Often new articles about education feature the latest techniques to enhance the learning experience. Much of the information in these articles revolves around techniques adults can employ to distribute knowledge to children. The new techniques are offered to educate adults in methods that promise to help children absorb information more efficiently and effectively so they can repeat this information back to an adult on a test. The ability for children and really all of us throughout life, to perform this sequence is how the learning experience is defined.
Looking for another viewpoint, I started a search for the essence of a learning experience. To begin, I wrote a question down on a piece of paper that said, Is learning more than memorizing information and repeating it back to an authority figure for approval or a grade?
My search started by looking up the definition of learning. In Webster’s, the definition of learning is, “modification of a behavioral tendency by experience.”At dictionary.com the definition says, “the act or process of acquiring knowledge or skill.” Other dictionary definitions were similar. In search of another definition of learning, I decided to look into psychology.
In New Social Learning, by Tony Bingham and Marcia Conner, they define learning as, “The transformative process of taking in information that when internalized and mixed with what we have experienced, changes what we know and builds on what we do.”In The Wonder of Learning, by Reggio Children, Jerome Bruner shares that learning, “Is not simply about acquiring knowledge about what we have encountered, it is dedicated to going beyond the information given.” In the same book, Howard Gardner says about learning, “Babies and children act upon the world to know it.”
Continuing my thinking about learning, I wrote down all of the actions I have witnessed children engage in as they act upon the world in the search for meaning. The following are the most repeated actions I observed, that defined the learning experience for children in our school-age community.
Chosen Freely –The learning experience for the children always started with a choice. The children would develop an interest in a subject for reasons that made meaning to them and then began a search to know more. The search often utilized traditional tools of education like books and computers, tools employed to advance the search for meaning as the children worked toward their ultimate goal, to engage in a hands-on investigation with materials.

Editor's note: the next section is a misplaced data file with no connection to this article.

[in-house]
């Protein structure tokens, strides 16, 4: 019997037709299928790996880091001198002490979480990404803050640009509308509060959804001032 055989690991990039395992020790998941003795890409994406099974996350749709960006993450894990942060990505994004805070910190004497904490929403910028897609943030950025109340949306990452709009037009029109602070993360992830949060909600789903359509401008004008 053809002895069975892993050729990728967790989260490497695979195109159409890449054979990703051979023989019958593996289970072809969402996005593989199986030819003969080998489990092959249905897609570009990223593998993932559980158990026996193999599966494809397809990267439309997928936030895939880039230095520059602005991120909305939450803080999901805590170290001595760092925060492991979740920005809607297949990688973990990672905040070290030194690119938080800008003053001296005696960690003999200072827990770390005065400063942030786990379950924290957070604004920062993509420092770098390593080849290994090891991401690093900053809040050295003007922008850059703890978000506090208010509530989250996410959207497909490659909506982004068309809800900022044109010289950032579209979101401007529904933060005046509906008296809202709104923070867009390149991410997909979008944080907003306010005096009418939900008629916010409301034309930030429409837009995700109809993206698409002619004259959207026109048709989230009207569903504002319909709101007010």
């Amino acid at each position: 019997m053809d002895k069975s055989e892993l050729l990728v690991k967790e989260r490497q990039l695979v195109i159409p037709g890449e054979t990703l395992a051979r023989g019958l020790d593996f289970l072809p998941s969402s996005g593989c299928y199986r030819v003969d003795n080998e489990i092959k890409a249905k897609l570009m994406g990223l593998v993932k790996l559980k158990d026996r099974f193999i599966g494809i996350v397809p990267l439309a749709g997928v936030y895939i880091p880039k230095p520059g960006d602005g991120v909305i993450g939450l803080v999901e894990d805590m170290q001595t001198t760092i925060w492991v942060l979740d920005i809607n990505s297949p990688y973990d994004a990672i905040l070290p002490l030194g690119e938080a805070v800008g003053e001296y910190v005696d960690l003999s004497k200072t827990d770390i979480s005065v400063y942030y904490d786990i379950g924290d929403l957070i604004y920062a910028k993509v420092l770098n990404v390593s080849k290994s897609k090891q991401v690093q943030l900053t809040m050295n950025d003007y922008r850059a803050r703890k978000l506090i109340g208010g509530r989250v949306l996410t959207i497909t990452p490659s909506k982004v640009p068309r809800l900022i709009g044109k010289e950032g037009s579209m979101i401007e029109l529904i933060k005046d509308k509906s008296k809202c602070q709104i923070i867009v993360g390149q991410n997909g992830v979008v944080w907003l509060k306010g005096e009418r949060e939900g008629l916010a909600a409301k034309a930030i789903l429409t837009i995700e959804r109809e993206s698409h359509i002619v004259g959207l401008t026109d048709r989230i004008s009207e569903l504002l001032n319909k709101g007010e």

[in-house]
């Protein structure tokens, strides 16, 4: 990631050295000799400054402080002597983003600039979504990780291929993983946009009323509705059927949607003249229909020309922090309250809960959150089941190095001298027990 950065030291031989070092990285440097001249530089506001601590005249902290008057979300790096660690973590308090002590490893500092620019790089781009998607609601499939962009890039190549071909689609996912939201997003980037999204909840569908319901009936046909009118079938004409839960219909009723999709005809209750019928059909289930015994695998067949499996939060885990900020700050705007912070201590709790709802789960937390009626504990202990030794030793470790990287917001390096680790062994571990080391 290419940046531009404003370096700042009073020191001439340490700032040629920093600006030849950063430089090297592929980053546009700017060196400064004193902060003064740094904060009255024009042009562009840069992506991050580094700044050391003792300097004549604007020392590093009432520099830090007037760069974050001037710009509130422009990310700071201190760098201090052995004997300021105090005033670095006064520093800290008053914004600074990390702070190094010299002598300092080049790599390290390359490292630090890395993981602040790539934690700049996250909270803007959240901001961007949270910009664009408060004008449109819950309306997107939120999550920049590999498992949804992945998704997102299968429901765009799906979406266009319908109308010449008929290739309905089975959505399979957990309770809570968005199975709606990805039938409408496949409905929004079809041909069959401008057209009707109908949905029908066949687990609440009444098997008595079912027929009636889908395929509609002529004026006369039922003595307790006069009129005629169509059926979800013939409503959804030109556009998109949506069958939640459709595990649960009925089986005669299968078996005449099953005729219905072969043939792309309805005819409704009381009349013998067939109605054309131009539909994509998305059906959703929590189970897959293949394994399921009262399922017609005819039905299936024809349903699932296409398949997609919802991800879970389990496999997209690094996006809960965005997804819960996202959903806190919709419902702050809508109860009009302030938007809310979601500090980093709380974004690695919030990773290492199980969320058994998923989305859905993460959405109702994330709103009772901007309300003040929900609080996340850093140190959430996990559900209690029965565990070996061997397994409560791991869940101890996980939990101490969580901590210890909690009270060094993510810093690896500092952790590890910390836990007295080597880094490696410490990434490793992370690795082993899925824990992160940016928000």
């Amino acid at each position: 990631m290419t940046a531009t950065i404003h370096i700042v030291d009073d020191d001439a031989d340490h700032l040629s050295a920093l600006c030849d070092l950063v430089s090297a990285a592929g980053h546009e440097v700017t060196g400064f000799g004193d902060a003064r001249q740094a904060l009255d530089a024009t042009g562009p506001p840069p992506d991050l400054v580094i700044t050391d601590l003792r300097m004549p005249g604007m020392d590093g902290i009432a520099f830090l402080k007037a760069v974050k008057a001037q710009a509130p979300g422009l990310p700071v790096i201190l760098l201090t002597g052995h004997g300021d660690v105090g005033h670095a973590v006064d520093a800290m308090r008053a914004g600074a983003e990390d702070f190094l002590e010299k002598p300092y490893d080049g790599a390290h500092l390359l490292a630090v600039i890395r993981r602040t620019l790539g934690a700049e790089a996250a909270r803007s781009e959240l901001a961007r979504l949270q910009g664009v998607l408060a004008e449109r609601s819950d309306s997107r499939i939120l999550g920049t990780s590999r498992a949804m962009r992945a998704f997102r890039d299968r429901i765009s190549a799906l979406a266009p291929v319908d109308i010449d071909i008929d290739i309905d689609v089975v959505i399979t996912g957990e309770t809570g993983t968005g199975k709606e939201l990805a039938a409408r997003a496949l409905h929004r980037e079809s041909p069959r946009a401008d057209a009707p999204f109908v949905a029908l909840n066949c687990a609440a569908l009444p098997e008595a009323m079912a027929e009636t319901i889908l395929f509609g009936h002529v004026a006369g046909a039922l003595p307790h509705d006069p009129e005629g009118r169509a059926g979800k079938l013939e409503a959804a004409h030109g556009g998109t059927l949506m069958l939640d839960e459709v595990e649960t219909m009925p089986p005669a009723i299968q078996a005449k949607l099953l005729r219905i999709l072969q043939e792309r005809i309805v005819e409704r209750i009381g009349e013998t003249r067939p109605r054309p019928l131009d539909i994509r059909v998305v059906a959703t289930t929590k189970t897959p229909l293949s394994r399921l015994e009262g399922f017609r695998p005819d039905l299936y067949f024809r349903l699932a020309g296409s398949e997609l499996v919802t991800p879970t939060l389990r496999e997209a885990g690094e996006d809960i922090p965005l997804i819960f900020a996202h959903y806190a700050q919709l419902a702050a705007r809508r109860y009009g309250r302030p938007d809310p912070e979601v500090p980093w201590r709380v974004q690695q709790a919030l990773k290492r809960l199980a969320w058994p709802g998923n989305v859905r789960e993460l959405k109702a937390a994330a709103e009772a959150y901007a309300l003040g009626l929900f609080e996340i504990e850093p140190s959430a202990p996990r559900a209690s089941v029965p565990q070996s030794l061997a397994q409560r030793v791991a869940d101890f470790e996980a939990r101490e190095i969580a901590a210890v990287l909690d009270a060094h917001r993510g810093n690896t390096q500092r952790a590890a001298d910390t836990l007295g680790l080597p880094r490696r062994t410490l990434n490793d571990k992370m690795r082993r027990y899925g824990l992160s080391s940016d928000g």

Construction of Knowledge –The children gathered information and moved quickly to apply this taste of knowledge into a practical application. By applying information into practice, the children either confirmed their theories or came up with new questions that needed to be tested through a hands-on application with materials. The process was not seen as a search for an endpoint, but a journey to know more about something they found interesting.
The Search for Answers –The subjects the children decided to investigate were thought provoking and contained the potential for finding the unknown. The children were engaged in a search for meaning and were creating collisions between what they knew and what they wanted to know. The possibilities contained within this adventure created an environment where learning thrived.
Timeless –When the children were engaged in a true learning experience time stood still. The work became engrossing and the children worked for hours and hours and never asked what time it was or mentioned they were bored. Instead of looking for the next distraction, children looked forward to the next work period so they could continue their investigation.
Sensorial –The children were very attuned to the sensorial experience of learning. They not only wanted to search for answers to their questions, but the children wanted to experience the sensations involved in finding the answer. This is why the children were often investigating their questions, theories, and possible solutions with hands-on materials.
Creative –The children expressed their search for knowledge through their creativity. They employed paper, paint, clay, Lego’s, sticks, markers, beads, and recycled materials, to name a few, in an attempt to express creatively the wonderings they had about the human experience. The children always shared a story for the work they created, because the story they attached to the creative process was the narrative of the learning experience.
Community –For children, the learning experience was often enacted in the community. During investigations, the children were most often engaged directly with peers and teachers in a co-learning relationship that provided extra inputs and insights into the search for meaning. Some children liked to work alone, but even in this scenario, there were always other children nearby sharing ideas and impressions of the work they were engaged in.
These were the seven main actions I observed as the children were engaged in the learning experience. In conclusion, I would offer an opinion that the learning experience is a journey where the children investigate the Who, What, Where, When, and Why’s of life, in their own time, in a search for meaning. This is a unique experience for each child and is not as programmed and standardized as we may be led to believe.
What are the actions that you observe the children in your program engage in that you would define as being part of the learning experience?